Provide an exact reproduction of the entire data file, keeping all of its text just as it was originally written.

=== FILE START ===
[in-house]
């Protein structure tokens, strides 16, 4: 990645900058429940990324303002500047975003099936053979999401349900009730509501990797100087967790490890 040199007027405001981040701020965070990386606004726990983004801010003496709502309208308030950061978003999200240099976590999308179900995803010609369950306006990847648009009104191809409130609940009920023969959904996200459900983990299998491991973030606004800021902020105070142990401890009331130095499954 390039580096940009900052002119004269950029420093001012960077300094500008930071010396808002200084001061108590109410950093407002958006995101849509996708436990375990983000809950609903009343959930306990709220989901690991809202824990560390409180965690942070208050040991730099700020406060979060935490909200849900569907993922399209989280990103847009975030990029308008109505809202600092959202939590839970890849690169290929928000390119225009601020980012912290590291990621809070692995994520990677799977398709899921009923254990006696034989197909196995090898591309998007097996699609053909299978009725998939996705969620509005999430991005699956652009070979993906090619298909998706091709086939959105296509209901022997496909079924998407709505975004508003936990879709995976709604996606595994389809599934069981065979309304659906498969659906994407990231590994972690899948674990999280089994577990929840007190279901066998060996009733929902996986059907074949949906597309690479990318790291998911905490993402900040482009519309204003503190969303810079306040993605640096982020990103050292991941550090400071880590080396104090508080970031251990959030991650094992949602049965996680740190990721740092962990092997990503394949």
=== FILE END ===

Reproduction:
[in-house]
């Protein structure tokens, strides 16, 4: 990645900058429940990324303002500047975003099936053979999401349900009730509501990797100087967790490890 040199007027405001981040701020965070990386606004726990983004801010003496709502309208308030950061978003999200240099976590999308179900995803010609369950306006990847648009009104191809409130609940009920023969959904996200459900983990299998491991973030606004800021902020105070142990401890009331130095499954 390039580096940009900052002119004269950029420093001012960077300094500008930071010396808002200084001061108590109410950093407002958006995101849509996708436990375990983000809950609903009343959930306990709220989901690991809202824990560390409180965690942070208050040991730099700020406060979060935490909200849900569907993922399209989280990103847009975030990029308008109505809202600092959202939590839970890849690169290929928000390119225009601020980012912290590291990621809070692995994520990677799977398709899921009923254990006696034989197909196995090898591309998007097996699609053909299978009725998939996705969620509005999430991005699956652009070979993906090619298909998706091709086939959105296509209901022997496909079924998407709505975004508003936990879709995976709604996606595994389809599934069981065979309304659906498969659906994407990231590994972690899948674990999280089994577990929840007190279901066998060996009733929902996986059907074949949906597309690479990318790291998911905490993402900040482009519309204003503190969303810079306040993605640096982020990103050292991941550090400071880590080396104090508080970031251990959030991650094992949602049965996680740190990721740092962990092997990503394949």